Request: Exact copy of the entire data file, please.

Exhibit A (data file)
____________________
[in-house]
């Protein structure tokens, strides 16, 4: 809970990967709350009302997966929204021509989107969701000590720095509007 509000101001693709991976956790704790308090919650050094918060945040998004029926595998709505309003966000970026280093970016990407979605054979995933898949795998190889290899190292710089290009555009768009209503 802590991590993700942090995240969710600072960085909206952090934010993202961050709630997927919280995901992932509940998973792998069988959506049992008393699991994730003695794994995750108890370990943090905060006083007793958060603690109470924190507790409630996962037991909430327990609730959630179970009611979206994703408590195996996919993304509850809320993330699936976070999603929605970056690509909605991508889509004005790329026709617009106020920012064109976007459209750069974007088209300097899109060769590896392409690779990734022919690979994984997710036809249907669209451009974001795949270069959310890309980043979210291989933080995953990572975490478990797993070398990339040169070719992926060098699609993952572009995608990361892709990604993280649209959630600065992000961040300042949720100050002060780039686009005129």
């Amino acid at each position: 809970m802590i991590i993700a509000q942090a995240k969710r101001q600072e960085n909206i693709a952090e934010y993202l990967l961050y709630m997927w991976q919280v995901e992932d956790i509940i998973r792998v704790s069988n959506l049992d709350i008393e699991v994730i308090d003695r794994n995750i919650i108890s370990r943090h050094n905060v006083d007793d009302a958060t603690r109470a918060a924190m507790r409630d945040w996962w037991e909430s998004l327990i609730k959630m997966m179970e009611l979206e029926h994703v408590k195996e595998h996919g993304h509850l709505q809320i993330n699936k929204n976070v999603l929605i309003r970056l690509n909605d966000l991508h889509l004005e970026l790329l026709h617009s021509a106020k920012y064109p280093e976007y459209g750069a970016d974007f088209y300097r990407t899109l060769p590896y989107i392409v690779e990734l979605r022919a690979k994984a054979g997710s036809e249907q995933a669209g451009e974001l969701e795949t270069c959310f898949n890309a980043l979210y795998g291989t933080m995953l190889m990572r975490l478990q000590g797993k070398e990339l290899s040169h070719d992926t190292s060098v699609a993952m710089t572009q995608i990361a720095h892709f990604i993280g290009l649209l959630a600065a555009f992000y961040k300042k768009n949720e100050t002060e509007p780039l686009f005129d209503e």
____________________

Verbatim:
[in-house]
């Protein structure tokens, strides 16, 4: 809970990967709350009302997966929204021509989107969701000590720095509007 509000101001693709991976956790704790308090919650050094918060945040998004029926595998709505309003966000970026280093970016990407979605054979995933898949795998190889290899190292710089290009555009768009209503 802590991590993700942090995240969710600072960085909206952090934010993202961050709630997927919280995901992932509940998973792998069988959506049992008393699991994730003695794994995750108890370990943090905060006083007793958060603690109470924190507790409630996962037991909430327990609730959630179970009611979206994703408590195996996919993304509850809320993330699936976070999603929605970056690509909605991508889509004005790329026709617009106020920012064109976007459209750069974007088209300097899109060769590896392409690779990734022919690979994984997710036809249907669209451009974001795949270069959310890309980043979210291989933080995953990572975490478990797993070398990339040169070719992926060098699609993952572009995608990361892709990604993280649209959630600065992000961040300042949720100050002060780039686009005129």
């Amino acid at each position: 809970m802590i991590i993700a509000q942090a995240k969710r101001q600072e960085n909206i693709a952090e934010y993202l990967l961050y709630m997927w991976q919280v995901e992932d956790i509940i998973r792998v704790s069988n959506l049992d709350i008393e699991v994730i308090d003695r794994n995750i919650i108890s370990r943090h050094n905060v006083d007793d009302a958060t603690r109470a918060a924190m507790r409630d945040w996962w037991e909430s998004l327990i609730k959630m997966m179970e009611l979206e029926h994703v408590k195996e595998h996919g993304h509850l709505q809320i993330n699936k929204n976070v999603l929605i309003r970056l690509n909605d966000l991508h889509l004005e970026l790329l026709h617009s021509a106020k920012y064109p280093e976007y459209g750069a970016d974007f088209y300097r990407t899109l060769p590896y989107i392409v690779e990734l979605r022919a690979k994984a054979g997710s036809e249907q995933a669209g451009e974001l969701e795949t270069c959310f898949n890309a980043l979210y795998g291989t933080m995953l190889m990572r975490l478990q000590g797993k070398e990339l290899s040169h070719d992926t190292s060098v699609a993952m710089t572009q995608i990361a720095h892709f990604i993280g290009l649209l959630a600065a555009f992000y961040k300042k768009n949720e100050t002060e509007p780039l686009f005129d209503e």